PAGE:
Pinecrest unveils free charging station for electric cars


What: Electric car fast-charging station

Where: Pinecrest Gardens, 11000 Red Road, northeast area of parking lot

When: Winter and Fall: 9 a.m. to 5 p.m. every day; Spring and Summer: 9 a.m. to 6 p.m. every day. Open later during special events.

Cost: Free

Pinecrest Gardens is now home to a free, public fast-charging station for electric cars.

Pinecrest Mayor Cindy Lerner and Village Manager Yocelyn Galiano Gomez took one of the village’s Nissan Leaf electric cars for a spin on Tuesday to the station located in the northeast area of the parking lot.

“This allows Pinecrest to continue its leadership in sustainability efforts and in engaging the community to understand the importance of being more responsible in the ways we live our lives,” said Lerner, who was recently appointed as president of the Miami-Dade County League of Cities and vice chair of the National League of Cities 2014 Energy, Environment and Natural Resources Steering Committee.

The village’s building and planning department has two Nissan Leafs of its own and has a private charging station at Village Hall.

Lerner said the village was budgeting for public charging stations this year when Pinecrest resident Ethan Shapiro brought a grant opportunity to the council’s attention. The Village Council accepted a $17,569 donation from Nissan in December 2013 for the station.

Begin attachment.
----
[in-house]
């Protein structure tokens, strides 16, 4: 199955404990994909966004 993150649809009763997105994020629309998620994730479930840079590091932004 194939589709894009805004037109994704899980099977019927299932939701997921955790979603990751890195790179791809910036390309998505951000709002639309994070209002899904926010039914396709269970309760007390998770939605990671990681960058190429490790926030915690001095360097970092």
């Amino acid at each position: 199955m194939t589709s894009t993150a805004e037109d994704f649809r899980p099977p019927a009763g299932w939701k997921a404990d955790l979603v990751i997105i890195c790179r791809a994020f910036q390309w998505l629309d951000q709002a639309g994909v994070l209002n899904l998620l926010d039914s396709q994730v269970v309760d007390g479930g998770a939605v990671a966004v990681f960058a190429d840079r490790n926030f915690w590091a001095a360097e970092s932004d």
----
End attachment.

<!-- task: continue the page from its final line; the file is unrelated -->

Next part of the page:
Shapiro, 36, said although he wakes up each morning with a 300-mile charge on his Tesla Model S and his “gas” only feet away from where he parks his electric car each night, it’s not fun when “you’re out in the wild and you have to wait for it to charge.”

The station’s “fast charging” capability is 44kW compared to a standard home charge of 6kW. This means a Nissan LEAF can charge from zero to 80 percent in less than 30 minutes, for example.

Nissan, Mitsubishi and Tesla electric car owners can use it, but Tesla owners need to buy an adapter which should be available within the next four weeks.

And while only one person can charge at a time, Shapiro has posted the location to Plugshare — a mobile app that electric car owners use to check in when they are charging so others can see when the station is occupied and when it’s available.

“Within an hour of posting it, someone had checked in to charge their car,” he said.

And electric car use is growing.

According to the Electric Drive Transportation Association, there were 96,702 new plug-ins in service in the United States in 2013 and another 5,905 have hit the road since the new year.

Lerner said she will be purchasing an electric car herself once her hybrid lease is up in June.

She said the village’s next step is to change the building code to require new commercial developments to furnish electrical connections and charging stations in their parking lots.

The Pinecrest station is open from 9 a.m. to 5 p.m. during fall and winter months, and will extend its hours to 6 p.m. in the spring and summer. It will be open later during evening events at the Gardens.

“While recharging their car batteries, owners can stroll the garden, take their kids to the playground or exercise at the community center,” Shapiro said. “I can’t think of a better place to spend a leisurely hour charging my batteries.”

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